“The circles are helpful because you are trying to live differently from the majority culture,” says Magda MacMillan, who has been part of a monthly circle in Palo Alto since 1999. “The others live like you do. You can be weird together.”
Jeff Carson, on the other hand, has never been to a simplicity circle and doesn’t even identify himself as a simplifier. But he acknowledges that he’s drawn to like-minded people. “Most of my friends are quasi-bohemians,” he says.
Some simplicity advocates are dubious that these meetings accomplish much. “If you want society to move toward simplicity, you need to change the socioeconomic environment,” says Jerome Segal, author of Graceful Simplicity: Toward a Philosophy and Politics of Simple Living (Holt, 1999) and philosopher at the University of Maryland’s Institute for Philosophy and Public Policy. The barriers to simplicity are structural and fundamental, he says. For example, he notes, at the beginning of the 20th century, households devoted 1 to 2 percent of their spending after taxes to transportation; now it’s 19 percent. “It wasn’t that people suddenly developed an insatiable appetite for cars, but the distance between home and work changed. Women entered the workforce in significant numbers, and families needed two cars. The conditions of cities changed, and people moved to the suburbs to escape crime and find better schools,” Segal says. “I could do the same analysis with housing. We need to ask the question, ‘What is the economy for?’"
Segal is correct to focus on the big picture, says Andrews, but she insists that a movement can’t be built from the top down. “It is important to get people together and talk about the way we are living,” she says. “In these conversations, we are addressing not only the personal but the societal. Remember what John Dewey said: ‘Democracy is born in conversation.’”
Andrews’s interest in the simplicity movement traces back to the late 1970s when she worked with the Quaker-run Voluntary International Service Assignment. For two years in Winston-Salem, N.C., Andrews set up after-school programs for low-income African-American neighborhoods. “I got to see firsthand that although the poor didn’t have a lot, they had so much more sense of community than I had growing up in the suburbs of Washington state,” she says.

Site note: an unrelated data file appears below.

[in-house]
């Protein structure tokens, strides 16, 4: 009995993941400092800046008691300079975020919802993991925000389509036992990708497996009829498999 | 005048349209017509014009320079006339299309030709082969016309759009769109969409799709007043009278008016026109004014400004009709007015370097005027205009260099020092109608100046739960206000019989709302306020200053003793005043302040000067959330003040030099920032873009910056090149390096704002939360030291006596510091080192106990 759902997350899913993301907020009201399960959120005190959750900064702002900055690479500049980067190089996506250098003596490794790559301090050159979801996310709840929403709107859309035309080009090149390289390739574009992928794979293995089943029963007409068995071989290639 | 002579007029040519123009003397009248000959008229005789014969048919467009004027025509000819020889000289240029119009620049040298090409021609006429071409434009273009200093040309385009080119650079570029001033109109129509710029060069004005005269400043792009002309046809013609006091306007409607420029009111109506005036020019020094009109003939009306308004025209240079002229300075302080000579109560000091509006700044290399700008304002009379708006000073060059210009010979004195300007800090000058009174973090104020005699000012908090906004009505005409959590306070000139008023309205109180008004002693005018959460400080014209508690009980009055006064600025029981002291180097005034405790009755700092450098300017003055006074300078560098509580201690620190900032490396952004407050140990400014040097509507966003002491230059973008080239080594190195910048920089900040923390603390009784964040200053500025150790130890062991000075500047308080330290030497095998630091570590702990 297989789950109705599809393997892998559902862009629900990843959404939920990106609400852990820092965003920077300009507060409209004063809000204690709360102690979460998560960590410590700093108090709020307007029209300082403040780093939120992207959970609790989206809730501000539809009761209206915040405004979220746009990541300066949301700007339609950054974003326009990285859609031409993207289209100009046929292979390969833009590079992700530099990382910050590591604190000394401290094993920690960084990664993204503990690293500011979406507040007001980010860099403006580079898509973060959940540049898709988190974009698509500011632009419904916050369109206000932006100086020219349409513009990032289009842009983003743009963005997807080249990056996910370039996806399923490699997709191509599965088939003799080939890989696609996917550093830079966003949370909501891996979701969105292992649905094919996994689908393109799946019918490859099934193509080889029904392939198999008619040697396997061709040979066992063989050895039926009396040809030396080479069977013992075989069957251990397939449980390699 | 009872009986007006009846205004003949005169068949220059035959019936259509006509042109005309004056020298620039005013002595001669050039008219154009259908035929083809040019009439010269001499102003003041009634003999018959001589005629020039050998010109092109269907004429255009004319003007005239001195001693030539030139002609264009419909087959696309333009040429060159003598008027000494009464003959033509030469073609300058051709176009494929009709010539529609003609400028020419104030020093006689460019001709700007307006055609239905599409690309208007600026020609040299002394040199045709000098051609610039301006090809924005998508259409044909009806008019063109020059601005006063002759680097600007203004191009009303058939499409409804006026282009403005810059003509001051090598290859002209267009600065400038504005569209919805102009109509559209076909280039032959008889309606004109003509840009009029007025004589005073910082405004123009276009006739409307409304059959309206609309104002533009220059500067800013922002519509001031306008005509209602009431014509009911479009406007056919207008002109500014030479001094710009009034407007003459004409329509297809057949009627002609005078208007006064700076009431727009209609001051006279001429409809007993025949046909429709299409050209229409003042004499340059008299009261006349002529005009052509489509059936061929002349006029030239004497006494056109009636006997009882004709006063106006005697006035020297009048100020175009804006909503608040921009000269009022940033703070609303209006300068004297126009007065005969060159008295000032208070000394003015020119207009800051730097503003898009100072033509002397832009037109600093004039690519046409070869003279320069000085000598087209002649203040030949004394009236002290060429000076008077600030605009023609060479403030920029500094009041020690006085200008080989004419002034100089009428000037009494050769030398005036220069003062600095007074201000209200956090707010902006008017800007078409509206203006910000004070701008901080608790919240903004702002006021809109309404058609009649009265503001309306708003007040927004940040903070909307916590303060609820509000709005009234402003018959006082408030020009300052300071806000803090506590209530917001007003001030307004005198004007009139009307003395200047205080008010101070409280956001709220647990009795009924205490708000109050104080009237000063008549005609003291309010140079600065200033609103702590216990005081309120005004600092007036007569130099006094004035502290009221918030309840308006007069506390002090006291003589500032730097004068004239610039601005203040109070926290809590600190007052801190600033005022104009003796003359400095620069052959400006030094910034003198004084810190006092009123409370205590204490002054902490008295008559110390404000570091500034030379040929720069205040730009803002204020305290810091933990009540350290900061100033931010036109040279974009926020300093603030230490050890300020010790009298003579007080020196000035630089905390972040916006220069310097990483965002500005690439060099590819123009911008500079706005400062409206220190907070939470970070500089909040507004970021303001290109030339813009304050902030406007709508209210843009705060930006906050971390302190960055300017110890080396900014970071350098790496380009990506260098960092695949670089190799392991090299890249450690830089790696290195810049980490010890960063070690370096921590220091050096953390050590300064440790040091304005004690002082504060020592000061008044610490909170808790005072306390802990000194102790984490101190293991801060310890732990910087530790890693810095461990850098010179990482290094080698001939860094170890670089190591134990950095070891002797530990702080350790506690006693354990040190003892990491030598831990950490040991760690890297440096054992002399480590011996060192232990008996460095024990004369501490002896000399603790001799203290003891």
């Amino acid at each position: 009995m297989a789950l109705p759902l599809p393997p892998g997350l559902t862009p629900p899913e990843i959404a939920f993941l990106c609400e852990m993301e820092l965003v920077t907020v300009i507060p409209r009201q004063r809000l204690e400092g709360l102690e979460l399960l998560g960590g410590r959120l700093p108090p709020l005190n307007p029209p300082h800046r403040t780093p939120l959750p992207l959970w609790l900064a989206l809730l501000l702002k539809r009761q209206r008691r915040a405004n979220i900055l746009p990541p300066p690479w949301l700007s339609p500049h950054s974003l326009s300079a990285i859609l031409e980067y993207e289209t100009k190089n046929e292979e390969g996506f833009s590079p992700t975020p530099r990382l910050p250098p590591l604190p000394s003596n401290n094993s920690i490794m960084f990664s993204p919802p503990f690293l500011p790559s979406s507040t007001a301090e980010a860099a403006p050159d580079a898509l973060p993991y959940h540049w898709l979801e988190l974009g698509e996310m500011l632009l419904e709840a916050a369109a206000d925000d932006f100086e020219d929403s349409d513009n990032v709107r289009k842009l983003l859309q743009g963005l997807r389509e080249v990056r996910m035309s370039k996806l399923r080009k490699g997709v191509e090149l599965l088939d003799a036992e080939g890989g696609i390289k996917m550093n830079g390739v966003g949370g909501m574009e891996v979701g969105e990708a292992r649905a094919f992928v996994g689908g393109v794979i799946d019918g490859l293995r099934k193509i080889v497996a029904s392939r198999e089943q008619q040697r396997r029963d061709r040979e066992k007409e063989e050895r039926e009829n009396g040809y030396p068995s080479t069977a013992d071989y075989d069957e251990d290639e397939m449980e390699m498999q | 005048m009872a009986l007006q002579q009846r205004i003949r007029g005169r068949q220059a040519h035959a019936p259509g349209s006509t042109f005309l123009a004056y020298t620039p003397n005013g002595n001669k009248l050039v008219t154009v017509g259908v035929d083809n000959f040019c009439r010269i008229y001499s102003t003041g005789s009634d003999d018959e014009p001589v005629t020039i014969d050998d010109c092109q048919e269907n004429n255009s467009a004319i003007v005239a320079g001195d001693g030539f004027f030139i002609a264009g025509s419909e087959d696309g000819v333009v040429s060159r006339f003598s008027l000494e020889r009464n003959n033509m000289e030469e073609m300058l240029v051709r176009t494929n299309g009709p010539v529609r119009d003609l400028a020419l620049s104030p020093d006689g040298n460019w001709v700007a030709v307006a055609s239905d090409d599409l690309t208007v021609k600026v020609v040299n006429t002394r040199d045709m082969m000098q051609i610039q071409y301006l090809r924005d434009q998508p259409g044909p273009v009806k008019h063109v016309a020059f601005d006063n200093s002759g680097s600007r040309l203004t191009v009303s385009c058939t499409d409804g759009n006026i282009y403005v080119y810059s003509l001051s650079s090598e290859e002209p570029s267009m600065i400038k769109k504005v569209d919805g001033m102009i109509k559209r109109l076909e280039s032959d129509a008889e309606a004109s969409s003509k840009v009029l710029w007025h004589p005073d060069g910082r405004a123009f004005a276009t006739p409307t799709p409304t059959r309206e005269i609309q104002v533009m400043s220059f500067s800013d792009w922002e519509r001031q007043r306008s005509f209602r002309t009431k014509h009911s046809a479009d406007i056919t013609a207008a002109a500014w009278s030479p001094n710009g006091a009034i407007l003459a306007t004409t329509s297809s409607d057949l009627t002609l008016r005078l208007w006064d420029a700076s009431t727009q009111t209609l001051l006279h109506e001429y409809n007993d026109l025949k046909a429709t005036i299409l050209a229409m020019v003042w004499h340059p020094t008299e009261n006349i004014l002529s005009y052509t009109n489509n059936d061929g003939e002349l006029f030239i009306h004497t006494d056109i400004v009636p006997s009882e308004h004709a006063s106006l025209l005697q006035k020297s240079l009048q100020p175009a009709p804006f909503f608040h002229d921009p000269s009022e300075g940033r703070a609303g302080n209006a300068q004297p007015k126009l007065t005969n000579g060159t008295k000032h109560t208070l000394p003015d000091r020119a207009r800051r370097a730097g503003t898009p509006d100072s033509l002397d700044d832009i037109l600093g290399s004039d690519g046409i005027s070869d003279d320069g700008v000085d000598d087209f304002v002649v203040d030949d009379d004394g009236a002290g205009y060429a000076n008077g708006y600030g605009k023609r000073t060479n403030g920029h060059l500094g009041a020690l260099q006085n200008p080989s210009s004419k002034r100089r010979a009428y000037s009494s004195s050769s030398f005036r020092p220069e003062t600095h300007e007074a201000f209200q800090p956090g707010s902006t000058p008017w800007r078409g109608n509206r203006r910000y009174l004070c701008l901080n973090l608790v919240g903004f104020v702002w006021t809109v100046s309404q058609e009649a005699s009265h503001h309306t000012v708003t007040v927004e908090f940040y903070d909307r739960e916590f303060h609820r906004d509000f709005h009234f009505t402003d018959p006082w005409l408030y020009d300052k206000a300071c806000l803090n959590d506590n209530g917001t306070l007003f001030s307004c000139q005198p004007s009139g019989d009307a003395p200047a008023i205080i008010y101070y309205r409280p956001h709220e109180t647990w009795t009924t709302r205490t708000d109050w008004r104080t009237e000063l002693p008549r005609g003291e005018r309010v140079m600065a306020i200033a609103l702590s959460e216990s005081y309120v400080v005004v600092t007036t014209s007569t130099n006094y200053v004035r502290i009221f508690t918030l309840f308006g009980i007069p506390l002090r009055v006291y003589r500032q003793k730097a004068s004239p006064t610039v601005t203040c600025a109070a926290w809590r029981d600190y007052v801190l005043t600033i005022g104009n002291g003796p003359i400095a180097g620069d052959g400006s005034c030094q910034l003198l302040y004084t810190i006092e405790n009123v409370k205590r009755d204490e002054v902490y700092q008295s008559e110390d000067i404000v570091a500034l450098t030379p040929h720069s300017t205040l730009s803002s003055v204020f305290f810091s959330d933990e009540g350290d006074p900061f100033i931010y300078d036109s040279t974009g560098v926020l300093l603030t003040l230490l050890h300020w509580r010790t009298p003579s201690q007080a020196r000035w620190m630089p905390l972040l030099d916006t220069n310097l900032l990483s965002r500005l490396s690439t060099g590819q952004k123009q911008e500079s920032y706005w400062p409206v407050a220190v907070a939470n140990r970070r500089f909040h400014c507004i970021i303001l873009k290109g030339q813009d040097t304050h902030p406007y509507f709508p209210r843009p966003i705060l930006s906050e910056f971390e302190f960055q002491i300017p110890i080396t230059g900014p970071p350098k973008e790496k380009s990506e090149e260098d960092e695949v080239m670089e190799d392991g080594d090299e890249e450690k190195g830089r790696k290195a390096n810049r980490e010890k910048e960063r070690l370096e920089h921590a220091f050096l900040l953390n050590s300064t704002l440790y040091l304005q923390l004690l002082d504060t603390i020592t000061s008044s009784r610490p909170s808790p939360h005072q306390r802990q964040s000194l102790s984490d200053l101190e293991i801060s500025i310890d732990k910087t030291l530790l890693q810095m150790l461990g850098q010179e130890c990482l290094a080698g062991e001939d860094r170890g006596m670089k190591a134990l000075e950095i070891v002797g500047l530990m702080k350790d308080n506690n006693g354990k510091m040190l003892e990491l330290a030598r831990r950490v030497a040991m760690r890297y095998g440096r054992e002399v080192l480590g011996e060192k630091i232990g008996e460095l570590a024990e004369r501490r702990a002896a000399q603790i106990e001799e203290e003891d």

When Andrews first hit on the idea of teaching others how to live simply, the public response was tepid. After earning her doctorate at the School of Education, she returned to Seattle as an administrator at North Seattle Community College. In 1989, she offered a class on voluntary simplicity. “Only four people showed up, and we had to cancel it,” she says. In 1992, when she offered it again, 175 signed up. The next quarter, 200. Esquire magazine did a story in 1993 about simplicity, quoting Andrews. Soon she received a call from an editor at HarperCollins asking if she had ever thought of doing a book on the topic. That led to the publication of The Circle of Simplicity.
Now an affiliated scholar at Stanford’s Institute for Research on Women and Gender, Andrews is researching the connection between the simplicity movement and the women’s movement; she’s teaching classes in Stanford’s Health Improvement Program; she’s working with Continuing Studies and speaking to a plethora of campus groups. At Stanford, she believes she’s found the ideal audience, people who are well-versed in critical thinking and can effect profound change. It’s also an audience that she thinks is ripe to rethink its definition of success.